If autocomposites were easy, it would have been done already

I was asked to moderate a five-person panel that took place on the last day of the 2007 SPE Automotive Composites Conference and Exhibition (ACCE) in Troy, Mich.: “How to market the value of composites.”
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I was asked to moderate a five-person panel that took place on the last day of the 2007 SPE Automotive Composites Conference and Exhibition (ACCE) in Troy, Mich. (See CT’s coverage of this event on p. 20.) Panelists were confronted with one simple topic: “How to market the value of composites.” And because this was an automotive composites conference, implicit in the theme was the assumption that we were to talk about marketing composites to automotive OEMs. It’s a simple topic, but there are no easy answers.

The panel included David Dyke, advanced engineering manager, Meridian Automotive Systems; Harry J., Couch, technical advisor, National Composites Center; Bill Mills, marketing director — Global Automotive, AZDEL Inc.; Len Nunnery, VP of global sales and marketing, Bulk Molding Compounds Inc.; and Ticona Engineering Polymers vice president Roeland Polet. I thank each of them for their time and contribution to the panel.

The question of marketing value to automotive OEMs is a somewhat loaded one and implies that maybe the automotive industry has yet to integrate composites as much as it could or should, particularly in light of dwindling natural resources, rising fuel prices, and booming new-vehicle demand in developing countries, such as China and India. Yet, looking back over the last 10 to 15 years, as some of the panelists did, one can make a strong case for the idea that the automotive industry already has embraced composites in applications that might have been difficult to forecast in the early 1990s. And it’s true that composites are now very ably serving millions of drivers around the world, and doing so in ways metallurgists can only dream of. These applications, however, tend for the most part to be outside the realm of the “big stuff” — the chassis and body panels and substructural elements that, despite notable exceptions, still belong to steel and aluminum.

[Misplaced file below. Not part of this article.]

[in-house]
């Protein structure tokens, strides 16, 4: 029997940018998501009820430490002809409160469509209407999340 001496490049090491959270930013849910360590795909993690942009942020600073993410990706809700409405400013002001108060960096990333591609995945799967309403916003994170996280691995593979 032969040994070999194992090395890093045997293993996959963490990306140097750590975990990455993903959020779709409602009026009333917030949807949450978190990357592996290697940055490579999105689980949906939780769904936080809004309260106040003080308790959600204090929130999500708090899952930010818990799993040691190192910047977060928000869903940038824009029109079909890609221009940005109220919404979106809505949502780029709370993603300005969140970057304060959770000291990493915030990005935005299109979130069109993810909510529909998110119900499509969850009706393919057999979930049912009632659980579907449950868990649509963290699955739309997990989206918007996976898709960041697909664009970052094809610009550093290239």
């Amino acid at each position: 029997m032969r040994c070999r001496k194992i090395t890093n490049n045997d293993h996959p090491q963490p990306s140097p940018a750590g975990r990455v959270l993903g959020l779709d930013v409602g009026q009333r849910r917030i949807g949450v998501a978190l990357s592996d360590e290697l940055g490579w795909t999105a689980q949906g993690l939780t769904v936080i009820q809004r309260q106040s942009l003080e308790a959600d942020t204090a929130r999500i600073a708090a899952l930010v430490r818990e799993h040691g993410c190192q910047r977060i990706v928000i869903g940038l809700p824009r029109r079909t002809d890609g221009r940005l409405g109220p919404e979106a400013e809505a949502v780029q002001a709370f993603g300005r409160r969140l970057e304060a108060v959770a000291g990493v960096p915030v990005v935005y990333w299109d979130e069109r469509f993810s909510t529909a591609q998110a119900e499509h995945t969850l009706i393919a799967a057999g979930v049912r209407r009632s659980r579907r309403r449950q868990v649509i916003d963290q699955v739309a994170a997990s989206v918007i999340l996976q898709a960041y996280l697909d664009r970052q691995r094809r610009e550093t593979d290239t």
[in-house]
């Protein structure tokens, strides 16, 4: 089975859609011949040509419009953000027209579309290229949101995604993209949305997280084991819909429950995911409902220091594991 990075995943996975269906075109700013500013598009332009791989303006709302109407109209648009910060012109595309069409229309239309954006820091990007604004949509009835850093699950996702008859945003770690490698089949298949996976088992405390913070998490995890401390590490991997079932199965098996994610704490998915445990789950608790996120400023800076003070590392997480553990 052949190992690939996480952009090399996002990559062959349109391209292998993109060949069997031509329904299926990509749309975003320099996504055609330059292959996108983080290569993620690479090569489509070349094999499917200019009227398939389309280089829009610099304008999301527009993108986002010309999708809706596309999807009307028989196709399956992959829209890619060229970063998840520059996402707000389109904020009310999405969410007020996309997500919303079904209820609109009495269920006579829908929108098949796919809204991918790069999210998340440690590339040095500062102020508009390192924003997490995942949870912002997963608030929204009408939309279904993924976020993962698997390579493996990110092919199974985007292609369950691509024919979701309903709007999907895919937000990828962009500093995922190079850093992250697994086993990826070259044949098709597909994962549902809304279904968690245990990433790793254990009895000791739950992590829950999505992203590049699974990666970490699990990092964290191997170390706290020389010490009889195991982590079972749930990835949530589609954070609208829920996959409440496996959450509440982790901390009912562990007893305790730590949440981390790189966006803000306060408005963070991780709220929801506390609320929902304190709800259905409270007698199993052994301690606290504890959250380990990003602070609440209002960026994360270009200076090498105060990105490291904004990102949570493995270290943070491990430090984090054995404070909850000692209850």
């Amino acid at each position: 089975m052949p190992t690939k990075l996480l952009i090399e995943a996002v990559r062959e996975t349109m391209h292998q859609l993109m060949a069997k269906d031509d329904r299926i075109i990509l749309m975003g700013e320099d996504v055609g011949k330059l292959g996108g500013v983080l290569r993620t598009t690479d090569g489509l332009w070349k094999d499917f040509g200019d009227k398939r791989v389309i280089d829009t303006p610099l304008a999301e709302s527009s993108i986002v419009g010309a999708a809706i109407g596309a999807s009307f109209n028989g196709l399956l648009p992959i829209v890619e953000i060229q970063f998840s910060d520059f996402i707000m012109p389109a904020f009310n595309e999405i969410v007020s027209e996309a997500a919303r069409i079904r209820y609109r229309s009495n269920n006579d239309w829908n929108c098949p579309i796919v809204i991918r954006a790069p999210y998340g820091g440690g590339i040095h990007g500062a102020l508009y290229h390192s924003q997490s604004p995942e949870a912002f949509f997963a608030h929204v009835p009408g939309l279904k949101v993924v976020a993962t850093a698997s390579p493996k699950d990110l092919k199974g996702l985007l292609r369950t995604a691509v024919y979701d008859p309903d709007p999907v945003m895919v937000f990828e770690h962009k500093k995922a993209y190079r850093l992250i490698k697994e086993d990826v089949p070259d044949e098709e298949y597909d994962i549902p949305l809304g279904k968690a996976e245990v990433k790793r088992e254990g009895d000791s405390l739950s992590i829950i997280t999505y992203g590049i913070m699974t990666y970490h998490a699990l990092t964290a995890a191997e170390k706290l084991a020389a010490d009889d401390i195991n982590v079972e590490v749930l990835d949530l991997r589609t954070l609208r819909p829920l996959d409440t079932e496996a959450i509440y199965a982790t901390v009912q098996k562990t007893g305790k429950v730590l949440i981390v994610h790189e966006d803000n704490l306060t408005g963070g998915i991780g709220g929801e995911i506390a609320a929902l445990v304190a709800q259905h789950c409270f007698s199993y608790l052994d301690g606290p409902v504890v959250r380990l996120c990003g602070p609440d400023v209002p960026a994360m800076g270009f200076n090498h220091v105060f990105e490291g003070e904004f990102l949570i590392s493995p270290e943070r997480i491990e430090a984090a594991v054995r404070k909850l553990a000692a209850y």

Several on the panel pointed out that “selling” composites to the auto industry has been and remains an incremental, long-term, strategic process that requires patience to help automotive engineers to stop thinking only of steel and start thinking also of fibers and resin. And if you throw in the institutional barriers to entry in the auto industry — organized labor, legacy facilities and processes devoted to metal stamping, overall resistance to change — it’s almost a wonder that composites have made the inroads they have.

Looming in the background of this discussion was, oddly, Boeing’s 787. The auto industry has, in Boeing, an exemplary instance of a massive American business literally built on aluminum that has bet the farm on composites, embracing carbon fiber like no company ever has. And if a firm like Boeing can manage the paradigm shift, could the auto industry also make the leap?

Yes and no, said the panel. The financial paradigms of the automotive industry are very different from aerospace, which changes the rules for composites, but the stakes facing the automotive industry are no less critical, which requires substantial (dare I say it?) out-of-the-box thinking.

It was suggested by the panel that true integration of composites into automotive design requires not the part-by-part nibbling of the last 20 years, but a wholesale rethinking of car design, starting from the ground up.

The question is, who will do that heavy lifting? Automotive OEMs, like it or not, don’t seem sufficiently motivated, which led at least one panelist to suggest that it’s up to the composites industry — form a consortium that will rethink and remake the automobile with composites as a primary material. It’s a radical (and expensive) notion, but these are radical (and expensive) times. And maybe it’s the wakeup call the auto industry needs to make a Boeing-like transformation. Anyone interested?